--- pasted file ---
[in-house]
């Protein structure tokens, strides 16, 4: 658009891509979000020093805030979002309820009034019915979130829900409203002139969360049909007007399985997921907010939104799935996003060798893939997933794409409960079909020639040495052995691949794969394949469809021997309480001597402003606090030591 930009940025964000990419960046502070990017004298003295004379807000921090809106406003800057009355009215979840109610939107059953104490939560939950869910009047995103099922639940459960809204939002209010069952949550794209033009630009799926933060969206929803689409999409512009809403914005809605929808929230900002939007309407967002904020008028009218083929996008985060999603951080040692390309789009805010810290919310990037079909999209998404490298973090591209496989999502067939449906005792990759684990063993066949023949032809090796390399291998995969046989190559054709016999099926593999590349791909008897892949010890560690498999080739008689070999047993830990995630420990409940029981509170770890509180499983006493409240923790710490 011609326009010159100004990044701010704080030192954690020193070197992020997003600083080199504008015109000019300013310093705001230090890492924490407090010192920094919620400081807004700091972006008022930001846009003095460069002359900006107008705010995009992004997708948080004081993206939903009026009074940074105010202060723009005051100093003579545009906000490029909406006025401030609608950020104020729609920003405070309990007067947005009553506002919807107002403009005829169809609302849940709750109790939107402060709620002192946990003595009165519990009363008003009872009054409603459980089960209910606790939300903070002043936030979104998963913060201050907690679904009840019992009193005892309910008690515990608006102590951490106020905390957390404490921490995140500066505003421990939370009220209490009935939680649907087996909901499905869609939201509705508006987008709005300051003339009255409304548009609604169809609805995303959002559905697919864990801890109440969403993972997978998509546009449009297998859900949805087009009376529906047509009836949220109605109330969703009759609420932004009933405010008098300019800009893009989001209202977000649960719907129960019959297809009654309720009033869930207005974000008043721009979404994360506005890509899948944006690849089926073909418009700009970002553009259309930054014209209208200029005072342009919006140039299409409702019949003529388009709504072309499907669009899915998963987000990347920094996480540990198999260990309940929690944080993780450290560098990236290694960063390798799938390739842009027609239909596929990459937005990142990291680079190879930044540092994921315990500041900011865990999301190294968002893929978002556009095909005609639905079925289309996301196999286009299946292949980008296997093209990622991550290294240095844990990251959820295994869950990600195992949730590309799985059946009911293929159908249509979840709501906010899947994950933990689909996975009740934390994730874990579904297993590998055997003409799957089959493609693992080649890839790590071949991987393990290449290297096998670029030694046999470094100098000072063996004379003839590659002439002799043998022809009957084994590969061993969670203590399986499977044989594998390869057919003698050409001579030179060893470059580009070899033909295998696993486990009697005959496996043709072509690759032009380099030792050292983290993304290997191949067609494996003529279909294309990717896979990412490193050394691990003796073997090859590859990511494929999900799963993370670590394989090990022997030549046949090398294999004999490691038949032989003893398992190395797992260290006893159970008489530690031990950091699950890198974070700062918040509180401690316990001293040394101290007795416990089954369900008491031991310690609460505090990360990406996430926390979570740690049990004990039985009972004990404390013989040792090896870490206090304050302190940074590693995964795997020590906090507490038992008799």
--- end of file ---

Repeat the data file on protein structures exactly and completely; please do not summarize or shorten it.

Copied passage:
[in-house]
């Protein structure tokens, strides 16, 4: 658009891509979000020093805030979002309820009034019915979130829900409203002139969360049909007007399985997921907010939104799935996003060798893939997933794409409960079909020639040495052995691949794969394949469809021997309480001597402003606090030591 930009940025964000990419960046502070990017004298003295004379807000921090809106406003800057009355009215979840109610939107059953104490939560939950869910009047995103099922639940459960809204939002209010069952949550794209033009630009799926933060969206929803689409999409512009809403914005809605929808929230900002939007309407967002904020008028009218083929996008985060999603951080040692390309789009805010810290919310990037079909999209998404490298973090591209496989999502067939449906005792990759684990063993066949023949032809090796390399291998995969046989190559054709016999099926593999590349791909008897892949010890560690498999080739008689070999047993830990995630420990409940029981509170770890509180499983006493409240923790710490 011609326009010159100004990044701010704080030192954690020193070197992020997003600083080199504008015109000019300013310093705001230090890492924490407090010192920094919620400081807004700091972006008022930001846009003095460069002359900006107008705010995009992004997708948080004081993206939903009026009074940074105010202060723009005051100093003579545009906000490029909406006025401030609608950020104020729609920003405070309990007067947005009553506002919807107002403009005829169809609302849940709750109790939107402060709620002192946990003595009165519990009363008003009872009054409603459980089960209910606790939300903070002043936030979104998963913060201050907690679904009840019992009193005892309910008690515990608006102590951490106020905390957390404490921490995140500066505003421990939370009220209490009935939680649907087996909901499905869609939201509705508006987008709005300051003339009255409304548009609604169809609805995303959002559905697919864990801890109440969403993972997978998509546009449009297998859900949805087009009376529906047509009836949220109605109330969703009759609420932004009933405010008098300019800009893009989001209202977000649960719907129960019959297809009654309720009033869930207005974000008043721009979404994360506005890509899948944006690849089926073909418009700009970002553009259309930054014209209208200029005072342009919006140039299409409702019949003529388009709504072309499907669009899915998963987000990347920094996480540990198999260990309940929690944080993780450290560098990236290694960063390798799938390739842009027609239909596929990459937005990142990291680079190879930044540092994921315990500041900011865990999301190294968002893929978002556009095909005609639905079925289309996301196999286009299946292949980008296997093209990622991550290294240095844990990251959820295994869950990600195992949730590309799985059946009911293929159908249509979840709501906010899947994950933990689909996975009740934390994730874990579904297993590998055997003409799957089959493609693992080649890839790590071949991987393990290449290297096998670029030694046999470094100098000072063996004379003839590659002439002799043998022809009957084994590969061993969670203590399986499977044989594998390869057919003698050409001579030179060893470059580009070899033909295998696993486990009697005959496996043709072509690759032009380099030792050292983290993304290997191949067609494996003529279909294309990717896979990412490193050394691990003796073997090859590859990511494929999900799963993370670590394989090990022997030549046949090398294999004999490691038949032989003893398992190395797992260290006893159970008489530690031990950091699950890198974070700062918040509180401690316990001293040394101290007795416990089954369900008491031991310690609460505090990360990406996430926390979570740690049990004990039985009972004990404390013989040792090896870490206090304050302190940074590693995964795997020590906090507490038992008799």